Understanding and overcoming post-lockdown anxiety
Many people may have experienced feelings of anxiety or depression during the COVID-19 lockdown. Similarly, coming out of lockdown may cause a person to have anxiety due to various uncertainties or concerns.
During lockdown, a person may have become used to not seeing other people, or staying indoors. A person may feel anxiety as COVID-19 restrictions lift and people begin to return to work, education, and social events.
Post-lockdown anxiety can lead to a person avoiding social gatherings, or becoming stressed about their health. However, there are techniques a person can use to overcome their post-lockdown anxiety.
Research from 2021 found that, out of people surveyed in the United States, 42% experienced anxiety during the initial lockdowns. Coming out of lockdown can also cause a person to experience different types of anxiety, including social or health anxiety.
Read on to learn more about the different types of post-lockdown anxiety, as well as methods to overcome them.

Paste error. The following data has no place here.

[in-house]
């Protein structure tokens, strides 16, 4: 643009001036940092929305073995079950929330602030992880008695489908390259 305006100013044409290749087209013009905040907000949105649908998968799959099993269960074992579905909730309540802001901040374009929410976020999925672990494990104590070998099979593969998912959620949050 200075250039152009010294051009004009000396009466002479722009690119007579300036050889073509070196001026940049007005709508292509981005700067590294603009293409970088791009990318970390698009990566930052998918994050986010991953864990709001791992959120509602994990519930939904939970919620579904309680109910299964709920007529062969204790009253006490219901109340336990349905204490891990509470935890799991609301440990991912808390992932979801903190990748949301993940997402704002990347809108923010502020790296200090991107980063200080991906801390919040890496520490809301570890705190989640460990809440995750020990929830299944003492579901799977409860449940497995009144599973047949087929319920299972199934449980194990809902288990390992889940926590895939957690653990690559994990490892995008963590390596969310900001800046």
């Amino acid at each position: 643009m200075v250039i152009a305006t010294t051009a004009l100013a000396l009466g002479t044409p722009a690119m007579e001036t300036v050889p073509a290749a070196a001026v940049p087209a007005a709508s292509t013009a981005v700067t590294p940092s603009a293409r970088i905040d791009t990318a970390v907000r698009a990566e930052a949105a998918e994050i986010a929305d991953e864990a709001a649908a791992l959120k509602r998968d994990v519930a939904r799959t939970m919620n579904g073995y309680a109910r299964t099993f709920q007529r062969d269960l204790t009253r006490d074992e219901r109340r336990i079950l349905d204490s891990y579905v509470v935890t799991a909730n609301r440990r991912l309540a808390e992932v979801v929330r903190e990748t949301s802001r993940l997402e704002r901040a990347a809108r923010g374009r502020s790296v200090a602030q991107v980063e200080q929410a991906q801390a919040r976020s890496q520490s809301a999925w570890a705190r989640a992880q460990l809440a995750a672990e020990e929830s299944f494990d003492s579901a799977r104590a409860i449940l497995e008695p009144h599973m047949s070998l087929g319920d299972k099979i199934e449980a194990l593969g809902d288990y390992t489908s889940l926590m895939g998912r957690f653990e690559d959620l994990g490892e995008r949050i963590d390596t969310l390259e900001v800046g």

During lockdown, a person may have been unable to see their friends, family, or other people in person. People were also encouraged to stay away from others and maintain distance when outside.
A survey by the American Psychological Association (APA) in March 2021 looked into how people felt about returning to in-person interactions. Researchers found that 57% of Black people felt uneasy about interacting in person again. Additionally, 51% of Hispanic people, 50% of Asian people, and 47% of white people also felt uneasy about in-person interactions.
A person with social anxiety may find that lockdown has affected their condition. Social anxiety is a form of anxiety that occurs when a person is worried about being judged or watched by others.
Initially, a person with social anxiety may be relieved not to have to interact with others. However, one treatment for social anxiety is exposure therapy, which relies on interactions with people. Without exposure therapy treatment, a person may find that their social anxiety has worsened as they come out of lockdown.
Social anxiety can lead to a person experiencing or doing the following when interacting with others: